Businesses generally insure their possessions at the value that it would cost to buy a new equivalent item. The invoice price or current store price is also regularly used.

Could this happen to my business?

Theft claims

  • A wedding photographer left all of her equipment in her car overnight at the wedding venue.
  • Although she locked her car and stored her equipment safely in the boot, thieves broke her windows and stole over R50 000 worth of equipment.
  • The studio where a musician leaves all of his equipment and instruments had a break-in. The musician lost R80 000 worth of equipment.
  • An employee left their laptop in the overhead storage while on a flight. When they got up at the end of the flight, the laptop was no longer there.
  • An electrician left his tools locked up on a building site. Thieves broke in during the night and stole all of his tools.

Damage claims

  • A heavy rain storm resulted in some leaks in an employee’s home. The employee’s laptop needed to be sent in for repairs due to the water damage.
  • A mechanic who was travelling with all of his tools was in an accident. Two of his most important tools were damaged beyond repair in the collision.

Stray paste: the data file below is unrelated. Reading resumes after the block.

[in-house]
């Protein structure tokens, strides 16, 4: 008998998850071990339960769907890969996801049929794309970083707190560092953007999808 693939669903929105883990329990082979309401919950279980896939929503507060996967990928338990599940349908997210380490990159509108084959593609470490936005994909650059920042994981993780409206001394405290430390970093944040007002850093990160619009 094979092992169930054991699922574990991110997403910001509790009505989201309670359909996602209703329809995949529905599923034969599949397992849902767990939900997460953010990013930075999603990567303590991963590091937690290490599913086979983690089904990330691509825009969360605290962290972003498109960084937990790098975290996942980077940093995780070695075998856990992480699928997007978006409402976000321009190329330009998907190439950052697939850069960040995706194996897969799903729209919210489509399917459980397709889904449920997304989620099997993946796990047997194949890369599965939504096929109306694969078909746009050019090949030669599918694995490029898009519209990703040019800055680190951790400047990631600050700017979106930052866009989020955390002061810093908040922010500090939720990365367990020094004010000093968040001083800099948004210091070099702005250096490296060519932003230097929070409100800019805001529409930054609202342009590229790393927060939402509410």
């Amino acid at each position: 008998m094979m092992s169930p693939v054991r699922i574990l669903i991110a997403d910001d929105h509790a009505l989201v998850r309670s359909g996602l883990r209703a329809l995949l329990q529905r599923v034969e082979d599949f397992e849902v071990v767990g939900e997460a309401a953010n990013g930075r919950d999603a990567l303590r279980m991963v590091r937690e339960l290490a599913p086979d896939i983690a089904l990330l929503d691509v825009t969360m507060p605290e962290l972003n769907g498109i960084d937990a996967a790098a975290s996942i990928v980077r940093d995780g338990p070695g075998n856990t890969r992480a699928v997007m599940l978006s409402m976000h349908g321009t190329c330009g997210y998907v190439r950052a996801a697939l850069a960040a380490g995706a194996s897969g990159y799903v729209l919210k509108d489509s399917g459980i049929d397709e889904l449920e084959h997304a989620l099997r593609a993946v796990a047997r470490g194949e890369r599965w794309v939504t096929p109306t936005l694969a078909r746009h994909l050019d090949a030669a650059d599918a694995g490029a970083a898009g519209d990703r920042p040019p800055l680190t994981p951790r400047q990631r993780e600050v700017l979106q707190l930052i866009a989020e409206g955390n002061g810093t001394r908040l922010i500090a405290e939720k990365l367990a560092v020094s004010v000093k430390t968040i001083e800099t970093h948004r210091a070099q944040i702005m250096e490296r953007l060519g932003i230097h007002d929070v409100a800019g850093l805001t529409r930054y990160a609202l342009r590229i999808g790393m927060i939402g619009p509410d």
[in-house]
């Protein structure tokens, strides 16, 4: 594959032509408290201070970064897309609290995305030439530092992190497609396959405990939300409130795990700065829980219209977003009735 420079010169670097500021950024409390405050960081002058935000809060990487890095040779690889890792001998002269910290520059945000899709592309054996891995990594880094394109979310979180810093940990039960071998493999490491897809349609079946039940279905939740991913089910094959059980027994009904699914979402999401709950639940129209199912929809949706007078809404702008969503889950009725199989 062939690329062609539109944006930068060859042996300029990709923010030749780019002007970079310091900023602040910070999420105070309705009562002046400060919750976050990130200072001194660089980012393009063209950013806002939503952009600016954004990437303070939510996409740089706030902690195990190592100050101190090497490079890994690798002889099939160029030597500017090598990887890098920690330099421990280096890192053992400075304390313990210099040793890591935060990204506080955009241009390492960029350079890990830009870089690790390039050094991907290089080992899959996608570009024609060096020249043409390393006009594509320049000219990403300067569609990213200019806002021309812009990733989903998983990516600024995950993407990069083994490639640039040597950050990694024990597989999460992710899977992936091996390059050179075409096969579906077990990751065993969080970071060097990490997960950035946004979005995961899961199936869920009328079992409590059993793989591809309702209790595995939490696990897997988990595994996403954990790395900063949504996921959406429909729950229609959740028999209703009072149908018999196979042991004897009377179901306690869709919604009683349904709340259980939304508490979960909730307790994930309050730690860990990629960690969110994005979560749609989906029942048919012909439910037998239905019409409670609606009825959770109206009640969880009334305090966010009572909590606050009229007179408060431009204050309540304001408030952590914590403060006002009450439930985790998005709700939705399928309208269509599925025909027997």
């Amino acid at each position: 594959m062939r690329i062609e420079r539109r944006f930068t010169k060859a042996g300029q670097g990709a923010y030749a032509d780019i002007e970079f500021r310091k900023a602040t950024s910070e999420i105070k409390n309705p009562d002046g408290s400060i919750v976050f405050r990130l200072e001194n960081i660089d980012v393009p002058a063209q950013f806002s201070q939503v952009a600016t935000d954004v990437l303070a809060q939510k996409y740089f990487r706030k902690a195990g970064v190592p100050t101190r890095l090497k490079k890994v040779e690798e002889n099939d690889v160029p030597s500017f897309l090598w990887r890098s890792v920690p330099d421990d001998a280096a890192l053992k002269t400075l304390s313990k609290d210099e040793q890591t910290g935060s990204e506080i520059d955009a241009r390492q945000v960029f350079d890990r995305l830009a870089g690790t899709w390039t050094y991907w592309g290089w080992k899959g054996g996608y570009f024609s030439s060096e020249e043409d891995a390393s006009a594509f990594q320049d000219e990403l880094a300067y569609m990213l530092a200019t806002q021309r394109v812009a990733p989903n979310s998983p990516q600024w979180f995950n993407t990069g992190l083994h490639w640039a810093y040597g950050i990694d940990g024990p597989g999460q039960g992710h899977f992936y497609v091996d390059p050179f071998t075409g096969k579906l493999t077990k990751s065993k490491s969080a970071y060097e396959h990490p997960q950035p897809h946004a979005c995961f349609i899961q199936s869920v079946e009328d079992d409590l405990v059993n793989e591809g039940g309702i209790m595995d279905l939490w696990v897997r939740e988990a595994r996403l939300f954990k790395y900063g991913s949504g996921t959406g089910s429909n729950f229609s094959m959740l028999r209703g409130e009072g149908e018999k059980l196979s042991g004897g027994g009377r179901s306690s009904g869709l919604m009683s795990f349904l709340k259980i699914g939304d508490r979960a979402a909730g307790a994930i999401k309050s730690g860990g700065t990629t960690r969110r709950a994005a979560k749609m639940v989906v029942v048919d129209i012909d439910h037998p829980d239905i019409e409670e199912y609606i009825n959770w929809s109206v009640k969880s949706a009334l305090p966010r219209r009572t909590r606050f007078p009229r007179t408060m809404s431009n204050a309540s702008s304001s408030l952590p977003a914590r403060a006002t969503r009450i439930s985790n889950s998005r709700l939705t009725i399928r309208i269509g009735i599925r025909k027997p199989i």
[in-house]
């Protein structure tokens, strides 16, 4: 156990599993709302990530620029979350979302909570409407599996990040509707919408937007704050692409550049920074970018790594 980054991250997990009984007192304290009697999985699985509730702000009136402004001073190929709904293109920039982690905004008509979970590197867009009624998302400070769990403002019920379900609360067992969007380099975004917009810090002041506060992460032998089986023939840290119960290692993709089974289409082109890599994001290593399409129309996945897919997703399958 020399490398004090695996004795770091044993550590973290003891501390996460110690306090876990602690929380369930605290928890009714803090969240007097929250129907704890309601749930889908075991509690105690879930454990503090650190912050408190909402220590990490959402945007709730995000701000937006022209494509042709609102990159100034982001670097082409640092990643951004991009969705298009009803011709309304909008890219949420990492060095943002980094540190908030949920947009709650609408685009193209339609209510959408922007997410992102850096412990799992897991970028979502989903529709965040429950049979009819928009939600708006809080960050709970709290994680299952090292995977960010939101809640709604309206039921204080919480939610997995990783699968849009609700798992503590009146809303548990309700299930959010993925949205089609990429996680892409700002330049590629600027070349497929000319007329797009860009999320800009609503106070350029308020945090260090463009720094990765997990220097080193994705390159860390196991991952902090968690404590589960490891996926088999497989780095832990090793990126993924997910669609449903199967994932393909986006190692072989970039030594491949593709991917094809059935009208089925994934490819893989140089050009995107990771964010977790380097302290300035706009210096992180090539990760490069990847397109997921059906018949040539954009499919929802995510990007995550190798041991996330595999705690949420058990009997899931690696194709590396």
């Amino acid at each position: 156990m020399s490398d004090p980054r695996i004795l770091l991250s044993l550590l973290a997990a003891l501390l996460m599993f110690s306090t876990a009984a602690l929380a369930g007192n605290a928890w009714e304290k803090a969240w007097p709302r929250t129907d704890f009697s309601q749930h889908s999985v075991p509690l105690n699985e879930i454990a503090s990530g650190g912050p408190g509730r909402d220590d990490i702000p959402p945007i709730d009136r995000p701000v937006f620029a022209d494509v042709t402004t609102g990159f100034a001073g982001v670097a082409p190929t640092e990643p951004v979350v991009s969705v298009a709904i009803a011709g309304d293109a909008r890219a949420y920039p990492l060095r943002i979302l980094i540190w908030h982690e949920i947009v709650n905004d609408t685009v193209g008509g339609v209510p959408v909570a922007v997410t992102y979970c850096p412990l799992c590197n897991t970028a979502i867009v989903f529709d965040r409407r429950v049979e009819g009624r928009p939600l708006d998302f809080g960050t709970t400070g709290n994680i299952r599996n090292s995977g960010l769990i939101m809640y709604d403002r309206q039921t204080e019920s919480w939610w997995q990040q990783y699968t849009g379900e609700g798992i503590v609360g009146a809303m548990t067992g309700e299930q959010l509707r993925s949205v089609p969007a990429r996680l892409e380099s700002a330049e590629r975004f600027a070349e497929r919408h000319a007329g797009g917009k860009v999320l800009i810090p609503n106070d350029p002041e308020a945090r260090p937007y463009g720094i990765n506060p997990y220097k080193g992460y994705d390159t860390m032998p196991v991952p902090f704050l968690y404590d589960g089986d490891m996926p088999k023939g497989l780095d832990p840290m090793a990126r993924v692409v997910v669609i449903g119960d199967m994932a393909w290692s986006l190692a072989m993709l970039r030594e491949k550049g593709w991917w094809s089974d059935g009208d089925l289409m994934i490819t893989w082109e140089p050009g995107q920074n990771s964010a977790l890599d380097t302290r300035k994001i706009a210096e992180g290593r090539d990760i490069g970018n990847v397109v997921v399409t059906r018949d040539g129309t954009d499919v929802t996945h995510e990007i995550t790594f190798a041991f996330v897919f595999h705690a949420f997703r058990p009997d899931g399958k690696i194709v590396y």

music producing equipment

What happens if I under-insure or over-insure my Portable Possessions?

Let’s say you have a camera that you want to insure. The value you need to insure this item for is the current replacement value of the camera.

Over-insuring my item

Say your insure your camera for R50 000 but the true value is actually R25 000. You will pay higher premiums than are necessary. When you claim for your camera you will only be paid out R25 000 because that is the current cost of replacing your camera.

Under-insuring my item

Now let’s say you insure your camera for R20 000 but the true value is R25 000. You will pay lower premiums than you would have if you insured your item for R25 000, but when you claim for your camera, you will now only get R20 000!

This leaves you underinsured and you will have to pay the R5 000 yourself to purchase a new camera.

It is very important to insure your item at its true value.

Factors affecting your premium

Generally, the higher the level of risk that a business is exposed to, the higher the cost of the premium.

  • Number of past claims: the more claims you have had in the past, the higher your premium.
  • Type of item: different items have different levels of risks attached to them. Photographer’s Equipment like cameras which are frequently transported and carried around a lot, carry a higher risk than equipment remaining at the office like printers.
  • Occupation: certain occupations are deemed more risky than others
  • Value of your item: if your item is of high value, then you will pay a higher premium

Things to consider

  • Is my business reliant on important portable possessions to operate?
  • Does my business have the cash-flow to fund the repair and replacement of important portable possessions?